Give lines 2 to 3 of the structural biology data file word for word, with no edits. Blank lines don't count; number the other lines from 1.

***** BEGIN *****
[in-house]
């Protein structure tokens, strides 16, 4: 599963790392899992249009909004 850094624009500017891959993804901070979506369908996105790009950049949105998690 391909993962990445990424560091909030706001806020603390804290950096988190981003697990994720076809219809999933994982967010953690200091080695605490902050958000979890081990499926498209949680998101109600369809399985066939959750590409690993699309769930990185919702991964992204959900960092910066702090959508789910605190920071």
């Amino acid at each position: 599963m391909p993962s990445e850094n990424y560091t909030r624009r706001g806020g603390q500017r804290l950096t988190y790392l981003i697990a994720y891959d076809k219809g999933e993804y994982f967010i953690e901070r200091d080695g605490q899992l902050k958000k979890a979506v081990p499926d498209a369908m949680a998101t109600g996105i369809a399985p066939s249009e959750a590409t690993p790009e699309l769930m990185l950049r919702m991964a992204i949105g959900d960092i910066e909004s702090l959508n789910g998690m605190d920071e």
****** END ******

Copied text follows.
């Protein structure tokens, strides 16, 4: 599963790392899992249009909004 850094624009500017891959993804901070979506369908996105790009950049949105998690 391909993962990445990424560091909030706001806020603390804290950096988190981003697990994720076809219809999933994982967010953690200091080695605490902050958000979890081990499926498209949680998101109600369809399985066939959750590409690993699309769930990185919702991964992204959900960092910066702090959508789910605190920071």
């Amino acid at each position: 599963m391909p993962s990445e850094n990424y560091t909030r624009r706001g806020g603390q500017r804290l950096t988190y790392l981003i697990a994720y891959d076809k219809g999933e993804y994982f967010i953690e901070r200091d080695g605490q899992l902050k958000k979890a979506v081990p499926d498209a369908m949680a998101t109600g996105i369809a399985p066939s249009e959750a590409t690993p790009e699309l769930m990185l950049r919702m991964a992204i949105g959900d960092i910066e909004s702090l959508n789910g998690m605190d920071e």